When Simba and Nala are frolicking in the jungle during Can You Feel The Love Tonight, my students had a number of noteworthy reactions.  Given that there were no real people on the screen and we were dealing with lions, animated lions at that, it was quite funny that my 7th graders squealed, giggled, laughed, moaned or emitted other strange  sounds.  Children would turn to their neighbors or friends and give each other embarrassed looks.  The best part was when Nala licked Simba’s face, and the two proceeded to nuzzle each other.  Awkward noises were at a peak.  One class had the most peculiar reaction.  Students erupted in applause at such moments during the movie and would yell certain names.  Apparently there was a budding romance between 2 of my students in that class, and their classmates were giving them both a hard time.  I had to ask a student to explain it to me at the end of class.  She told me that they were joking around and calling one of the boys Simba, and the other girl Nala.  I asked if they were really going out, and she said that the class suspected it, but nothing was confirmed.

I was surprised that 7th graders would already be dating!  They all seemed so immature, much more immature in terms of social relationships with the opposite sex than 7th graders back in the states.  It’s also against school rules to date each other, which is why there are tons of underground and secret relationships, especially among high school students.  I just thought, if my kids are squealing and moaning over lions showing affection toward each other, how could they be ready for a real relationship?  Things definitely move at a much slower pace here in China and boys and girls, for the most part, start dating at a much later age than in the states.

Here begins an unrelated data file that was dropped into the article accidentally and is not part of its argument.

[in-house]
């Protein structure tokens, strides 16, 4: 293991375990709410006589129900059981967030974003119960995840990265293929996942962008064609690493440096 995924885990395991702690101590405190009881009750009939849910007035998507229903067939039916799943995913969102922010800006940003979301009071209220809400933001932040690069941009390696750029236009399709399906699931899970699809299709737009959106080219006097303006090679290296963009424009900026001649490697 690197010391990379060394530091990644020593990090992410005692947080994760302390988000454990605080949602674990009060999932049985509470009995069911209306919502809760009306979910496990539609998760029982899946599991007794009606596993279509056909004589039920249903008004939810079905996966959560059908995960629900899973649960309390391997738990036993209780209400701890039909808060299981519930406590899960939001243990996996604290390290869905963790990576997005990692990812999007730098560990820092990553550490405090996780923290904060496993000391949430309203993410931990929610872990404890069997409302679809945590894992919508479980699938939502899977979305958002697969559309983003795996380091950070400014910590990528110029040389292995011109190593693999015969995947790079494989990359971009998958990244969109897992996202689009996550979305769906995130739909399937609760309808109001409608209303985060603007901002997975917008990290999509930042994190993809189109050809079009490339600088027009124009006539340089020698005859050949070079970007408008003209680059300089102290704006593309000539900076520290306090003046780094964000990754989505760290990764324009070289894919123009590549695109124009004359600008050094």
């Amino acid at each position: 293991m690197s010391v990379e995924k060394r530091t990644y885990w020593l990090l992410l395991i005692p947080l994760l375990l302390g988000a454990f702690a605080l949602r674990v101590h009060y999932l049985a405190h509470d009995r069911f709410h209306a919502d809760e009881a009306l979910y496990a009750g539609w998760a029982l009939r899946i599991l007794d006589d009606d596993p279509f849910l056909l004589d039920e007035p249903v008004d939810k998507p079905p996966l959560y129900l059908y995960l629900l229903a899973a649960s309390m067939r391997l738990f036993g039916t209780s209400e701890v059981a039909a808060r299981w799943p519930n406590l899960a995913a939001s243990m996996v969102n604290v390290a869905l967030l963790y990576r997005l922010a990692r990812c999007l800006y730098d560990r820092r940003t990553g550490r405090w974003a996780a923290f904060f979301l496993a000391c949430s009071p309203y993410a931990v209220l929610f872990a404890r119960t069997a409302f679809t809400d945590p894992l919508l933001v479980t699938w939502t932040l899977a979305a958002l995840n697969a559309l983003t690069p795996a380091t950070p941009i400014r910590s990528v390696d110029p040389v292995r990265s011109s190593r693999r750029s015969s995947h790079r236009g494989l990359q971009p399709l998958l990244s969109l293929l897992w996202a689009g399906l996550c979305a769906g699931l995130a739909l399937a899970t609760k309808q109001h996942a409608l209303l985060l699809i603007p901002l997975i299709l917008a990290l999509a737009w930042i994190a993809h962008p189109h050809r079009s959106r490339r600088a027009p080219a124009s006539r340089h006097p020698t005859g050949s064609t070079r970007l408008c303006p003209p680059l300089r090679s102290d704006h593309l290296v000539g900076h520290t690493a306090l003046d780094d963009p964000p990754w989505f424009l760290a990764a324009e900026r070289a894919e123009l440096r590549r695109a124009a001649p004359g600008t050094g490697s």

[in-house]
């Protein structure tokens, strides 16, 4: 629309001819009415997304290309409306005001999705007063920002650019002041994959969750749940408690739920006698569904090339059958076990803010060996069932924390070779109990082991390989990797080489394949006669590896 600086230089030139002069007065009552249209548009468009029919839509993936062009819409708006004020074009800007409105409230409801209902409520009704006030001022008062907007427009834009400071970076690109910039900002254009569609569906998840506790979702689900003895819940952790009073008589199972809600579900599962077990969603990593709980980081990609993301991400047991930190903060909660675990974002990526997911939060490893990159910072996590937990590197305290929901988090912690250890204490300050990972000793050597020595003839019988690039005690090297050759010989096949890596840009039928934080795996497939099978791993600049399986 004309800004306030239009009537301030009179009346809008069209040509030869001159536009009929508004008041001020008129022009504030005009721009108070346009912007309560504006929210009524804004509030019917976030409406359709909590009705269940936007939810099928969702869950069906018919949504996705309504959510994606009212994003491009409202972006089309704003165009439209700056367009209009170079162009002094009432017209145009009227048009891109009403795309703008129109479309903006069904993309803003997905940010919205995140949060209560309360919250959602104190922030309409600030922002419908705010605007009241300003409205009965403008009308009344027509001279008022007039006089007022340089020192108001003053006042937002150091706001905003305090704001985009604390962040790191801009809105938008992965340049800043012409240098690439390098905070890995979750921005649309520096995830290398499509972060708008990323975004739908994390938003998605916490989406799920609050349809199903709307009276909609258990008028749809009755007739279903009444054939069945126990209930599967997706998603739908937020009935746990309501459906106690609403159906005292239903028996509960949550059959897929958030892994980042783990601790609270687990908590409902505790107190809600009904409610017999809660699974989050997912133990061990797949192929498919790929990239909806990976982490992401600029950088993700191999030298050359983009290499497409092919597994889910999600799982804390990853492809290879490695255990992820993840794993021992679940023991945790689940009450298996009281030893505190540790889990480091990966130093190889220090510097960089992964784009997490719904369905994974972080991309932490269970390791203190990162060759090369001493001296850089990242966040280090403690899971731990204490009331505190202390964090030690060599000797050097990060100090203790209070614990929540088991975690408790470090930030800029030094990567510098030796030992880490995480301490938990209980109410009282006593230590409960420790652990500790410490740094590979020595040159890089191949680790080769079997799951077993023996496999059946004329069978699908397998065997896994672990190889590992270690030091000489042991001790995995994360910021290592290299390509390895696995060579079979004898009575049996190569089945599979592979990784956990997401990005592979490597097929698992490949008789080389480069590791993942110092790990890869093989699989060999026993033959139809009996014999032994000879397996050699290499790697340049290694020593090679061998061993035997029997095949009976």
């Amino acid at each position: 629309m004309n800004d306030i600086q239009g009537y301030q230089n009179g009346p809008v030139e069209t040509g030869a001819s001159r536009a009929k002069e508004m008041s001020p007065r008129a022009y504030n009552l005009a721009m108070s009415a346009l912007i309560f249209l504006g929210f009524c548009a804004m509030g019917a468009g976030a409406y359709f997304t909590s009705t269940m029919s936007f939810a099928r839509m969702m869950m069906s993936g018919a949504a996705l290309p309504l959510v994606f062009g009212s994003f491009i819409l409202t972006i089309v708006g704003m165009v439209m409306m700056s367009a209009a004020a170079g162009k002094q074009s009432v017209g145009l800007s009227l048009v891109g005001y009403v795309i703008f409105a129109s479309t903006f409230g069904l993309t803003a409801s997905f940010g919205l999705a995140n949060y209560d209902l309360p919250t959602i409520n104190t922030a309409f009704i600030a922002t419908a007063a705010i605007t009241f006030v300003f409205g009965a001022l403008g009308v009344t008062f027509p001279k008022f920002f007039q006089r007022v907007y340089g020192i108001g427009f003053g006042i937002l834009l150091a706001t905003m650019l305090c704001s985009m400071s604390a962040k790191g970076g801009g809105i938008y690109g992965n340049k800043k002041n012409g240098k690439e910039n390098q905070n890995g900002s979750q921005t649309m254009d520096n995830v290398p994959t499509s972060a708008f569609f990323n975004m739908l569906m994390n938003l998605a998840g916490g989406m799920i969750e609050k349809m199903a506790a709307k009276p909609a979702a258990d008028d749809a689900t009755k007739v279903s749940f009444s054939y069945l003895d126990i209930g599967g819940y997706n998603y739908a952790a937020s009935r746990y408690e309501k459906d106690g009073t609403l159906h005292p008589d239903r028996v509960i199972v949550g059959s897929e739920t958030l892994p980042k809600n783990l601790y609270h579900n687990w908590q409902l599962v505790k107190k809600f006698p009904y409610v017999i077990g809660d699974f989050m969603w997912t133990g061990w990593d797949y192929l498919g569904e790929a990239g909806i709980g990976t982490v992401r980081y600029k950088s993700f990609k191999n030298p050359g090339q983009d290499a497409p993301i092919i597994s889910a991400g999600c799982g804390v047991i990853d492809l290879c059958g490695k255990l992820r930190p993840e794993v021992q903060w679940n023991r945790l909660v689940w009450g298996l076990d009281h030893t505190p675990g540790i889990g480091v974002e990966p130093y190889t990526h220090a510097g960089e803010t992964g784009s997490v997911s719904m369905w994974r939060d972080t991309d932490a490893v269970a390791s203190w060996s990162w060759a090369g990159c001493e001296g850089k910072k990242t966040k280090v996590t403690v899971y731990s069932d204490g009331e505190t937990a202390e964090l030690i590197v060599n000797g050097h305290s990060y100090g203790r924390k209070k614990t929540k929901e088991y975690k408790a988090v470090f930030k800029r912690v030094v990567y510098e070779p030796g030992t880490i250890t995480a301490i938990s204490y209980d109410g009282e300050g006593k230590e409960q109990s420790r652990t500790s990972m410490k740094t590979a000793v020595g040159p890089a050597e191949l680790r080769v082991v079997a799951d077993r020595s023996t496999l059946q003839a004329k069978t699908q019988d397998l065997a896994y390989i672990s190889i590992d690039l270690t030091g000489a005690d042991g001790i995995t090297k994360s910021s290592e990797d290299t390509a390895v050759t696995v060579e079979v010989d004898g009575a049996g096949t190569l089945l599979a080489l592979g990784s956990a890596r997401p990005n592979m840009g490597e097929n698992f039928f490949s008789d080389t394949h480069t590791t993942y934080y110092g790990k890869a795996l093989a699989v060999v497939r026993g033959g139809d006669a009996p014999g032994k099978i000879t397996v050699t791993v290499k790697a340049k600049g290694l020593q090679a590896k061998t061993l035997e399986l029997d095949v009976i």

Anyhow, I can’t wait for Valentine’s Day so I can teach about love and romance and get even more awkward and embarrassed reactions out of my kids!  In the meantime, I’ve definitely gotten my fair share of the love tonight.


Last week my 7th graders had midterms on Monday and Tuesday.  Because I wanted to give my students a break from work, but mostly because I also wanted to give myself a break from teaching, I brought in a movie to show them.  I didn’t want to teach anything new since I wasn’t teaching the classes I usually see on Monday and Tuesday (7 classes), and I didn’t want to alter my weekly lesson plan schedule.  The only kid-appropriate DVD with Chinese subtitles I have in my apartment is The Lion King.